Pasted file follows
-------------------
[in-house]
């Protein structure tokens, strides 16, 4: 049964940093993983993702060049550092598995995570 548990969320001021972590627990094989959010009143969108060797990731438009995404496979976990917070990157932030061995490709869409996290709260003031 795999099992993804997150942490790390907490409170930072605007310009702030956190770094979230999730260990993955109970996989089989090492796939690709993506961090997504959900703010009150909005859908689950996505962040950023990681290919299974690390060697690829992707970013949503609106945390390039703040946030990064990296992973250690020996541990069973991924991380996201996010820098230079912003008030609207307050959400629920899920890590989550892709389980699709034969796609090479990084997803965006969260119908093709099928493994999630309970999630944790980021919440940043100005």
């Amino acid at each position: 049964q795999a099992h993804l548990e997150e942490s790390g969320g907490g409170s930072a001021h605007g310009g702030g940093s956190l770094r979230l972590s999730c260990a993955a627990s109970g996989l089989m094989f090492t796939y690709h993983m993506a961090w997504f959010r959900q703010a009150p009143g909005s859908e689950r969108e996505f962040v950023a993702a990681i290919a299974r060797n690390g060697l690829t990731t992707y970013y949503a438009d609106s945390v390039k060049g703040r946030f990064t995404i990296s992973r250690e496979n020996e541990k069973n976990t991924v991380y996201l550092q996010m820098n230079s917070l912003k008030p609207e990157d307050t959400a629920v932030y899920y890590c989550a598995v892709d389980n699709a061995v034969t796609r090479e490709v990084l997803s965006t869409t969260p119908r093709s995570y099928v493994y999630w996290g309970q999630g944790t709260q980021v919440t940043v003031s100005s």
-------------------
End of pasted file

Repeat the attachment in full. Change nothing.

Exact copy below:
[in-house]
């Protein structure tokens, strides 16, 4: 049964940093993983993702060049550092598995995570 548990969320001021972590627990094989959010009143969108060797990731438009995404496979976990917070990157932030061995490709869409996290709260003031 795999099992993804997150942490790390907490409170930072605007310009702030956190770094979230999730260990993955109970996989089989090492796939690709993506961090997504959900703010009150909005859908689950996505962040950023990681290919299974690390060697690829992707970013949503609106945390390039703040946030990064990296992973250690020996541990069973991924991380996201996010820098230079912003008030609207307050959400629920899920890590989550892709389980699709034969796609090479990084997803965006969260119908093709099928493994999630309970999630944790980021919440940043100005």
């Amino acid at each position: 049964q795999a099992h993804l548990e997150e942490s790390g969320g907490g409170s930072a001021h605007g310009g702030g940093s956190l770094r979230l972590s999730c260990a993955a627990s109970g996989l089989m094989f090492t796939y690709h993983m993506a961090w997504f959010r959900q703010a009150p009143g909005s859908e689950r969108e996505f962040v950023a993702a990681i290919a299974r060797n690390g060697l690829t990731t992707y970013y949503a438009d609106s945390v390039k060049g703040r946030f990064t995404i990296s992973r250690e496979n020996e541990k069973n976990t991924v991380y996201l550092q996010m820098n230079s917070l912003k008030p609207e990157d307050t959400a629920v932030y899920y890590c989550a598995v892709d389980n699709a061995v034969t796609r090479e490709v990084l997803s965006t869409t969260p119908r093709s995570y099928v493994y999630w996290g309970q999630g944790t709260q980021v919440t940043v003031s100005s």